Looking Beyond Averages in the Trade and Poverty Debate

39 Pages Posted: 20 Apr 2016

Date Written: November 12, 2004

Abstract

There has been much debate about how much poor people in developing countries gain from trade openness, as one aspect of globalization. Ravallion views the issue through both macro and micro empirical lenses. The macro lens uses cross-country comparisons and aggregate time series data. The micro lens uses household-level data combined with structural modeling of the impacts of specific trade reforms. The author presents case studies for China and Morocco. Both the macro and micro approaches cast doubt on some wide generalizations from both sides of the globalization debate. Additionally the micro lens indicates considerable heterogeneity in the welfare impacts of trade openness, with both gainers and losers among the poor. The author identifies a number of covariates of the individual gains. The results point to the importance of combining trade reforms with well-designed social protection policies.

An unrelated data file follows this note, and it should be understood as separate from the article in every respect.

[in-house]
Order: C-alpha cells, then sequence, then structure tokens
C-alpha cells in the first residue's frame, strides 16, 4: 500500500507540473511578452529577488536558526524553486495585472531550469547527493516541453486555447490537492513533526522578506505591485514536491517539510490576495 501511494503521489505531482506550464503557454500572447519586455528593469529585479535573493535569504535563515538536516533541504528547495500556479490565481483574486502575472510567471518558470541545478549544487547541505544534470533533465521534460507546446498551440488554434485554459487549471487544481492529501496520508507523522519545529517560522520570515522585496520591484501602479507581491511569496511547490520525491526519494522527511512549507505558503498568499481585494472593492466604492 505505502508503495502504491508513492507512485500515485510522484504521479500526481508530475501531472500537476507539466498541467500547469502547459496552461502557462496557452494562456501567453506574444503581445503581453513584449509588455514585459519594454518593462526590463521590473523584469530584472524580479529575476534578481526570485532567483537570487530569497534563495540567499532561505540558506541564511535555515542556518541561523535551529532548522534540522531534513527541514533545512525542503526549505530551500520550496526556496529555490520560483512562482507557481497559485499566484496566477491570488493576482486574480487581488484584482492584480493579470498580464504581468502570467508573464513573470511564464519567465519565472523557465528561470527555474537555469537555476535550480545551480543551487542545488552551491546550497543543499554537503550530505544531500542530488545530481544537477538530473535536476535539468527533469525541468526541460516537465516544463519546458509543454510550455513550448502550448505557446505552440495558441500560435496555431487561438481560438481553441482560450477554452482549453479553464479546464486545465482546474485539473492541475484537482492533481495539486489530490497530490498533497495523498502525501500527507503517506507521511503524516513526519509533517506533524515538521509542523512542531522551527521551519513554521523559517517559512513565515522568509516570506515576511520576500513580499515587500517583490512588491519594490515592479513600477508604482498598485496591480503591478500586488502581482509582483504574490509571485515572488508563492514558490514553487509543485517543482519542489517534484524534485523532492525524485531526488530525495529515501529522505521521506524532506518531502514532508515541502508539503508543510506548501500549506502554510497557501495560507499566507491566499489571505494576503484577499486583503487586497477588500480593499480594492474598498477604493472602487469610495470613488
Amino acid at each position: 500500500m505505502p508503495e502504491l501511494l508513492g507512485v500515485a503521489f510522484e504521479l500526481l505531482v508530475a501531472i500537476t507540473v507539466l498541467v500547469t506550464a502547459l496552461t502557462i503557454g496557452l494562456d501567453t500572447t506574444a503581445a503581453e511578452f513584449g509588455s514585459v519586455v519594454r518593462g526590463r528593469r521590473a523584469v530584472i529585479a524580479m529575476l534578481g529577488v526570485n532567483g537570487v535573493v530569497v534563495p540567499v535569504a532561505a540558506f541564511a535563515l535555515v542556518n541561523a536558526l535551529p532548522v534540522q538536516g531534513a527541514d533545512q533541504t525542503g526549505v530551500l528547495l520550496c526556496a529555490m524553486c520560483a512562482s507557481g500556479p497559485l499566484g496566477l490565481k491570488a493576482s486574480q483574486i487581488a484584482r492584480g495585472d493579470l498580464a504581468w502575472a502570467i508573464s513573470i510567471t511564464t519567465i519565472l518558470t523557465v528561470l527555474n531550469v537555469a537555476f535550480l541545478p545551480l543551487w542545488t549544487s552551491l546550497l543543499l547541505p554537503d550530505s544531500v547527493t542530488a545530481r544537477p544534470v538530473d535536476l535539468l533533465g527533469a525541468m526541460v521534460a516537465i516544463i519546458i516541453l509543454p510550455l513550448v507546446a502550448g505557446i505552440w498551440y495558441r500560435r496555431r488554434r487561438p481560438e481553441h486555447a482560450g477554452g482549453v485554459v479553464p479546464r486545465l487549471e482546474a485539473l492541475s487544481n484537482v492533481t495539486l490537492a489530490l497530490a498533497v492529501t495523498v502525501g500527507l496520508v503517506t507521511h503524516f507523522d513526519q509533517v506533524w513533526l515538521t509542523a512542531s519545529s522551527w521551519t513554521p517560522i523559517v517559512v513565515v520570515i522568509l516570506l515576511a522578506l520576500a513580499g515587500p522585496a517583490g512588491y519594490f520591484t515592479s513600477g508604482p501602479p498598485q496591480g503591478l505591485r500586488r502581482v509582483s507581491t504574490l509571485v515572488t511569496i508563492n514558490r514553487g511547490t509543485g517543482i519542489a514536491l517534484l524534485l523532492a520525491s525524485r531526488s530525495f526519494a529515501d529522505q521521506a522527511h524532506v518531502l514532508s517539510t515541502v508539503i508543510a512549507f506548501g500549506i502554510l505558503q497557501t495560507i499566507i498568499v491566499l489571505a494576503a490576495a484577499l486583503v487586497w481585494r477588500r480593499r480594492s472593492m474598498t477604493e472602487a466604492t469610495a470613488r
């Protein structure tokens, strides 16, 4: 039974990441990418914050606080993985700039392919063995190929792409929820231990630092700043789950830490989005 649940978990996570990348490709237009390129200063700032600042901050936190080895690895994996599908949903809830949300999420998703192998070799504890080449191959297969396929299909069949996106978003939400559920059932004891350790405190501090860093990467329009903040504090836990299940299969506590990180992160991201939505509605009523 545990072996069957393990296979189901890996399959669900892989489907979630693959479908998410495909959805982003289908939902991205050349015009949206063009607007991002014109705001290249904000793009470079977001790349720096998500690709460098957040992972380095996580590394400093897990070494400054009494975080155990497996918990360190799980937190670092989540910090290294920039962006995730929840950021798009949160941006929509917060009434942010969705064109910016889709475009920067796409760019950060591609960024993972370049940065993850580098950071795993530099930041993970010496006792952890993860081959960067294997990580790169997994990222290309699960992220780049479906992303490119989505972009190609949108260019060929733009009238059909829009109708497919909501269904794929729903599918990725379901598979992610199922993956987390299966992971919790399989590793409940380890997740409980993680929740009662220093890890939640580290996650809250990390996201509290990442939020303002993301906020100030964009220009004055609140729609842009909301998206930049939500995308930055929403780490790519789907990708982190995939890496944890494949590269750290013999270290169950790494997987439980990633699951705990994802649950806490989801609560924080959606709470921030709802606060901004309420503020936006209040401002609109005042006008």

This paper - a product of the Poverty Team, Development Research Group - is part of a larger effort in the group to assess the distributional impacts of economywide policies.

Keywords: Trade, globalization, poverty, inequality, China, Morocco

JEL Classification: F14, O53, P36

Suggested Citation

Ravallion, Martin, Looking Beyond Averages in the Trade and Poverty Debate (November 12, 2004). Available at SSRN: https://ssrn.com/abstract=625339

Martin Ravallion (Contact Author)

Georgetown University ( email )

Washington, DC 20057
United States

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